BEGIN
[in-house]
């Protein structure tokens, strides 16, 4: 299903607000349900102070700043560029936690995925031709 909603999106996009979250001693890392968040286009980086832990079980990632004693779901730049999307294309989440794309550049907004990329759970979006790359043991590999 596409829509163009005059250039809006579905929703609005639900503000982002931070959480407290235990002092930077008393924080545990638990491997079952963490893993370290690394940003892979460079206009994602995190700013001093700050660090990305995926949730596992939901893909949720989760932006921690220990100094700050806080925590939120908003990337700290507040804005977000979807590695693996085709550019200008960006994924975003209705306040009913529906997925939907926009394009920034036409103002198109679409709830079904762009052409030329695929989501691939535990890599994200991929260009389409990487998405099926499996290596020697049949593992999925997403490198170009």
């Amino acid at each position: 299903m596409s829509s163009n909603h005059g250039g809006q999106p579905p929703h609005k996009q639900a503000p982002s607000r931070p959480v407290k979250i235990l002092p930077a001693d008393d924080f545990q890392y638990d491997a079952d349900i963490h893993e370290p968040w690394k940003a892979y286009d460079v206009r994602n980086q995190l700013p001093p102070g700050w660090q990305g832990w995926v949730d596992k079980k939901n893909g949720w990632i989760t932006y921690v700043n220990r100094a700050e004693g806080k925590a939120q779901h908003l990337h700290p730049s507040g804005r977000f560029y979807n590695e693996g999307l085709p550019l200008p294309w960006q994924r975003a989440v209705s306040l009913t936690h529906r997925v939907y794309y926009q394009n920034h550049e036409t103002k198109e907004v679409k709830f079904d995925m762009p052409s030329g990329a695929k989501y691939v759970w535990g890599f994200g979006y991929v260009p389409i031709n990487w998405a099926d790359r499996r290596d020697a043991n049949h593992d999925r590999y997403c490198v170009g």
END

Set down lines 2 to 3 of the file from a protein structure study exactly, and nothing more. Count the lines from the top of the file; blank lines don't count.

């Protein structure tokens, strides 16, 4: 299903607000349900102070700043560029936690995925031709 909603999106996009979250001693890392968040286009980086832990079980990632004693779901730049999307294309989440794309550049907004990329759970979006790359043991590999 596409829509163009005059250039809006579905929703609005639900503000982002931070959480407290235990002092930077008393924080545990638990491997079952963490893993370290690394940003892979460079206009994602995190700013001093700050660090990305995926949730596992939901893909949720989760932006921690220990100094700050806080925590939120908003990337700290507040804005977000979807590695693996085709550019200008960006994924975003209705306040009913529906997925939907926009394009920034036409103002198109679409709830079904762009052409030329695929989501691939535990890599994200991929260009389409990487998405099926499996290596020697049949593992999925997403490198170009």
């Amino acid at each position: 299903m596409s829509s163009n909603h005059g250039g809006q999106p579905p929703h609005k996009q639900a503000p982002s607000r931070p959480v407290k979250i235990l002092p930077a001693d008393d924080f545990q890392y638990d491997a079952d349900i963490h893993e370290p968040w690394k940003a892979y286009d460079v206009r994602n980086q995190l700013p001093p102070g700050w660090q990305g832990w995926v949730d596992k079980k939901n893909g949720w990632i989760t932006y921690v700043n220990r100094a700050e004693g806080k925590a939120q779901h908003l990337h700290p730049s507040g804005r977000f560029y979807n590695e693996g999307l085709p550019l200008p294309w960006q994924r975003a989440v209705s306040l009913t936690h529906r997925v939907y794309y926009q394009n920034h550049e036409t103002k198109e907004v679409k709830f079904d995925m762009p052409s030329g990329a695929k989501y691939v759970w535990g890599f994200g979006y991929v260009p389409i031709n990487w998405a099926d790359r499996r290596d020697a043991n049949h593992d999925r590999y997403c490198v170009g």